And that’s why so many of his former allies regarded him as a defector and a neocon and a warmonger, but what I argue in the book is that those positions weren’t all that surprising if you look at Hitchens’s overall career trajectory, from his support for the interventions in the Balkans in the 1990s to his consistent anti-totalitarianism and anti-authoritarianism throughout his career. So the basic theme of the book is that Hitchens was a true liberal and that the left would do well to rediscover his legacy today.

Jeff: Talk a little bit about the fact that there was this indication, long before September 11th, of things like Bosnia, where he was so supportive of action, and he even was supportive of Margaret Thatcher in the Falklands.

Matt: Yes, exactly. So his friend, Ian McEwan, actually made the connection between his position on the Falklands and his ultimate position on Iraq and said that that was just his anti-totalitarianism through and through. He made the argument that if Thatcher opposed the absorption of the Falklands by the junta in Argentina, then Galtieri would fall in short order and the principle of sovereignty would be upheld.

And he was exactly right about that. It’s actually funny. There’s an author named Richard Seymour, who wrote a book called Unhitched about how Hitchens had these buried imperial and conservative tendencies throughout his life. He argues that his support for the Falklands War was evidence of those tendencies, but what’s so funny is that Seymour gives us a few pages about how Hitchens was right at every stage when it came to that conflict.

It did lead to the fall of the military junta in Argentina and hastened the transition to democracy. So, yes, he was on board with that sort of interventionism very early on. And then in the Balkans, he was probably one of the most visible and most articulate defenders of the idea that NATO should get involved to prevent ethnic cleansing in Bosnia and ultimately get involved in Kosovo as well. These tendencies were very clear.

If you read some of the work he did, particularly, I believe it was 1993 or ’94 in Boston Review, about how the left shouldn’t take its anti-imperialism too far, the left shouldn’t regard what was happening in Bosnia and the rest of the Balkans as the example of American and NATO power projection. It was actually a humanitarian conflict. I think that realization really did change his trajectory.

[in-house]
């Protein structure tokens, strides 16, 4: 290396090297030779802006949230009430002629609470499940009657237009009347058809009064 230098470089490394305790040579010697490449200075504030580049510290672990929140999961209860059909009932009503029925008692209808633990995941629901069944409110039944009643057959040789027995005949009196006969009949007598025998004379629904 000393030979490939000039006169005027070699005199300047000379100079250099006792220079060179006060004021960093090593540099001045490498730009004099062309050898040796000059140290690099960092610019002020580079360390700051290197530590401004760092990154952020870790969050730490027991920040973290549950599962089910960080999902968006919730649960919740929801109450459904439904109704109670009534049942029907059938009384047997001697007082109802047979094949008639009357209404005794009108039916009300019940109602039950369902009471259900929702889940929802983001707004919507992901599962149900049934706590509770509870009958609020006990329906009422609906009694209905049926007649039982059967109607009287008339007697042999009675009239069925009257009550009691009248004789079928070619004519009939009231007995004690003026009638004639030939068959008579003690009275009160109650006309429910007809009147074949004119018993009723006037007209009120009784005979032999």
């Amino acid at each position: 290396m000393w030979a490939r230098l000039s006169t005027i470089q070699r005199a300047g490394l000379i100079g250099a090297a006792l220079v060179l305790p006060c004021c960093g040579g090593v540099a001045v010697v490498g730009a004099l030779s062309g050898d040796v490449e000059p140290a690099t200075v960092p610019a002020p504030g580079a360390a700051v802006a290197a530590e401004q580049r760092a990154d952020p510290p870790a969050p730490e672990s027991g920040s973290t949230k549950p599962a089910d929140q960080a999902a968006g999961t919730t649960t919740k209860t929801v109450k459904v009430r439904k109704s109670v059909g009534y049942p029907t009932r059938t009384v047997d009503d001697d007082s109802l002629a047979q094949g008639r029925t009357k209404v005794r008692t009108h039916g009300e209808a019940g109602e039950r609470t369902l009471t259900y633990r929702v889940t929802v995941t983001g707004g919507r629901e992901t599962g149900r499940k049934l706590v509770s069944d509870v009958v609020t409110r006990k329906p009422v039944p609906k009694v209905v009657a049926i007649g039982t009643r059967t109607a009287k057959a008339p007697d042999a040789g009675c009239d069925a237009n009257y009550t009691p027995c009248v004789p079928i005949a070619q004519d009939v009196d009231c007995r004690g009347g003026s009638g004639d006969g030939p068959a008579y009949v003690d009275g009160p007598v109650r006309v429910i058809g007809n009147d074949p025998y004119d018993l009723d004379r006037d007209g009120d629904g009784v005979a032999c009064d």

Jeff: And, of course, all of this begs the question of what he might think about the situation in Ukraine today.

Matt: Yes, you can never speak for the dead, but Hitchens was very clear about what he regarded as Russian chauvinism and imperialism and aggression. He was clear about what he thought about Putin’s war in Georgia, about his efforts to meddle in Ukrainian democracy. And this was long before the invasion and annexation of Crimea, so I think I can say with a fair amount of certainty that Hitchens would be behind the decision to arm the Ukrainians and help them resist this invasion.

And many on the left haven’t passed that test. I mentioned in the book that the Democratic Socialists of America, for example, upon witnessing the invasion of Ukraine, immediately blamed NATO and said, “We need to disband this alliance, which set the stage for this war.” So that’s a pretty good example of how some elements on the left really need to go back and maybe read a bit of Hitchens.

Jeff: And yet Hitchens, in spite of finding this through-line that ties all of this together, wasn’t always consistent in his political views —  there was an evolving set of views that Hitchens had.

Matt: Yes, that’s exactly right and it’s important to emphasize that. You can’t reconcile his staunch opposition to the Gulf War with his support for the Iraq War, for example. At the time, he regarded the Gulf War as an imperial power play and a classic example of the United States pursuing the realpolitik that it had always pursued in the Middle East. And he later had to admit that he was wrong about that because his core reasons for the invasion of Iraq were humanitarian.

He constantly talked about the genocide against the Kurds, Saddam Hussein’s aggression against his neighbors, and just the horrific repression of the Iraqi people, but those arguments would’ve been all the stronger in the early ’90s during the Gulf War because the Anfal genocide in Iraq had just occurred and Saddam had just waged a pointless eight-year attrition war with Iran. So, yes, he definitely did evolve over time.